An Isabella County wind project that created two years worth of drama received its final approval last week in almost anti-climactic fashion.
The Isabella County Planning Commission gave its approval to site plans for 82 wind turbines slated for construction in Nottawa and Gilmore townships at a special meeting Sept. 23. It was the second meeting and a third was scheduled for Oct. 23, but that one was canceled.
Approval of the site plans, making sure that individual turbines adhere to restrictions laid out in the county’s zoning ordinance, was the final step at the county level towards moving forward with the project. Final approval on some individual windmills is still awaiting bureaucratic approval by state and federal regulators.
Work on a construction site to support the 136 turbines in the project, and on roads to move materials to their locations, is ongoing and expected to last as long into the winter as the weather allows.
It will pick back up after frost-free truck restrictions are lifted in the spring. Those restrictions are intended to reduce the amount of wear and tear on roads caused by ice in the road bed. Once that thaws and the roads dry out, trucks can move freely on roads that aren’t designed as all-weather. That will allow construction of the wind turbines to take place quickly.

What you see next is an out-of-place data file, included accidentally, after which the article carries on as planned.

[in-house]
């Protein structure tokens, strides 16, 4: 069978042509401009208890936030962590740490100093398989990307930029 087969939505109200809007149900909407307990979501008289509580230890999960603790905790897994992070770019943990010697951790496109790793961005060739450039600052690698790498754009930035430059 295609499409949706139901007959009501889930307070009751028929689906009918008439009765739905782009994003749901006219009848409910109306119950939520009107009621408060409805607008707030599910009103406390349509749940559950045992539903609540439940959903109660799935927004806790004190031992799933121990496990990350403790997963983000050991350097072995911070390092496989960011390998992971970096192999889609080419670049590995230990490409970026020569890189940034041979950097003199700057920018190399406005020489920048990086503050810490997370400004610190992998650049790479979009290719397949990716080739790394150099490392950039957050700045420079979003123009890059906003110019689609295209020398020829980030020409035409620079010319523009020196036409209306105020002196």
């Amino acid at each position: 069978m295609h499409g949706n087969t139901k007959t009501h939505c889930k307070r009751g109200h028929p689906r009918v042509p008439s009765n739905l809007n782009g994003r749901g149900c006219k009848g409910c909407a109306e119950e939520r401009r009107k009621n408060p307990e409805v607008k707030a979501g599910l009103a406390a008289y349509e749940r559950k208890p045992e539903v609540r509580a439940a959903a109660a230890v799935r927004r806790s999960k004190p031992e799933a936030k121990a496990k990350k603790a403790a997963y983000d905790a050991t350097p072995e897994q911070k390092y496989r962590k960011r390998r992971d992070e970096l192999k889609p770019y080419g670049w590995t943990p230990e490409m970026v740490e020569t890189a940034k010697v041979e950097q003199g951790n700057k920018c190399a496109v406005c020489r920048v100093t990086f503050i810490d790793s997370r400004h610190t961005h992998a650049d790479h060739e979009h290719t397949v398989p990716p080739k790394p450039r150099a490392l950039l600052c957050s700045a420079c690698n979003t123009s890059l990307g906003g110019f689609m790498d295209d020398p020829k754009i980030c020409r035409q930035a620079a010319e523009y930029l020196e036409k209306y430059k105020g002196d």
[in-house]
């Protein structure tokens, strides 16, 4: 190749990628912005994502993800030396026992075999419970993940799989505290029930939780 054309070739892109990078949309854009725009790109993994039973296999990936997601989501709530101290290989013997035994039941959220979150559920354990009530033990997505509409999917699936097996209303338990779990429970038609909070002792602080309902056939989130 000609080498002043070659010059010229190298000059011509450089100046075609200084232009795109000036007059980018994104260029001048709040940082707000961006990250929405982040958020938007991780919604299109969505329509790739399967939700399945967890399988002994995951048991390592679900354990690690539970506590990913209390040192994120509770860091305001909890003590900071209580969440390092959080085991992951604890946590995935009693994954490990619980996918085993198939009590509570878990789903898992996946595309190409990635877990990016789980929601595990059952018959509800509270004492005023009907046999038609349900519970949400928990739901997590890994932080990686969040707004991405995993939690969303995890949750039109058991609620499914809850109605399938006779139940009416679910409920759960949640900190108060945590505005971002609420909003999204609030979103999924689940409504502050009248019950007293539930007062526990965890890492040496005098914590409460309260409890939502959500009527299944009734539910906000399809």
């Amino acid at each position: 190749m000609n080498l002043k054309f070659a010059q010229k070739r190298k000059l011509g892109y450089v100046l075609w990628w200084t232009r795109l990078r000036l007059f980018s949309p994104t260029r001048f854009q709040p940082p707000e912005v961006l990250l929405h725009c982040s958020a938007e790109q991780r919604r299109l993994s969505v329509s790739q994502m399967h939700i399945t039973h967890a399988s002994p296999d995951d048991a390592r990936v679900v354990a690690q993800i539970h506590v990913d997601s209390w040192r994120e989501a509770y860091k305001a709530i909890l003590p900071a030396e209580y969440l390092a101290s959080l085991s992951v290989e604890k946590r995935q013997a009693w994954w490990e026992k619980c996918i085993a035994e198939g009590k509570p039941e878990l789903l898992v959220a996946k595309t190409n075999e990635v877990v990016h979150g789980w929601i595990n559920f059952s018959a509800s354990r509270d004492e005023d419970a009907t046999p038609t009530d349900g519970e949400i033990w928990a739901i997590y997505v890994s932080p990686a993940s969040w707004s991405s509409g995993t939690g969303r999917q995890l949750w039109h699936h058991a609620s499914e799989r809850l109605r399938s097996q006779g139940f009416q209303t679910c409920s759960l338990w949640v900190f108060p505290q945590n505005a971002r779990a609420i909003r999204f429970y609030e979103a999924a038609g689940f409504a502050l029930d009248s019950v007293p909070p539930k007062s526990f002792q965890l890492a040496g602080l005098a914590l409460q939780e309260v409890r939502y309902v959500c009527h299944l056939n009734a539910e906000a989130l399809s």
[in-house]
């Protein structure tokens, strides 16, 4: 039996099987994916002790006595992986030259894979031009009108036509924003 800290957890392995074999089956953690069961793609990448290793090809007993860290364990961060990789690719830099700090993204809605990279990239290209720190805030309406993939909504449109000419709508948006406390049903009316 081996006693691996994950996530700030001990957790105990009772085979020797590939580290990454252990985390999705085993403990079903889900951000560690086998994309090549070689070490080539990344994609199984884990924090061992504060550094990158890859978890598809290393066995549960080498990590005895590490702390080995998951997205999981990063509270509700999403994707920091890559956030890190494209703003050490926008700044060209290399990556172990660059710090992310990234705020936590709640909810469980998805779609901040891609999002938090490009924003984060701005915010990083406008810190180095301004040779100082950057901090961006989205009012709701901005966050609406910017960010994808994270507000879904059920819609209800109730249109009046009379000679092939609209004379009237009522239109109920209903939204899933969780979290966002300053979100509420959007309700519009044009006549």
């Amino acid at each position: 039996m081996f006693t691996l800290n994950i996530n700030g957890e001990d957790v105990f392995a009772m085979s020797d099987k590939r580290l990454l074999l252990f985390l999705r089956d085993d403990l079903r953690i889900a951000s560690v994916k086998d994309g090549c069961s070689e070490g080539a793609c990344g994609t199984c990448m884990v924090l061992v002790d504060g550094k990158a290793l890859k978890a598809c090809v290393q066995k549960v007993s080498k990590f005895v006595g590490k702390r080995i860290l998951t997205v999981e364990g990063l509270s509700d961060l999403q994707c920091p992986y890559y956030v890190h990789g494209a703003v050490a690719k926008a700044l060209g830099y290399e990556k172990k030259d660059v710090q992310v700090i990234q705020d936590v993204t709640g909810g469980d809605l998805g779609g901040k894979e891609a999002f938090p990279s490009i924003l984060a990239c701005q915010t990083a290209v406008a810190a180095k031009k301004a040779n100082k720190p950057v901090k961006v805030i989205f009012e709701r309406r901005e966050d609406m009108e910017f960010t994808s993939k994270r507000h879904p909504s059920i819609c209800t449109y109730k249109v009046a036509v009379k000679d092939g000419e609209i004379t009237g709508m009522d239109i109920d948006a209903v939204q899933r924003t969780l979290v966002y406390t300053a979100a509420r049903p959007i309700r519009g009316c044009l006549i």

The turbines will all go up next year, and the current plan is for Apex Clean Energy LLC to sell the entire farm to DTE Energy. The sale, which received approval from state regulators, will allow the utility to power the Detroit Zoo on electricity that is completely generated by renewable sources.
Approval of the site plans was a low-drama affair compared to much of the process for local approval of the wind farm. Opponents to the wind farm showed up at hearings to amend the county’s zoning ordinance and to approve the special use permit, and leveled accusations of dirty dealings. They also attempted campaigns to recall township officials, and ran campaigns in some of the townships to depart the county’s zoning ordinance and start their own. In Isabella Township, they tried it twice, most recently in August. They were unsuccessful at every turn.
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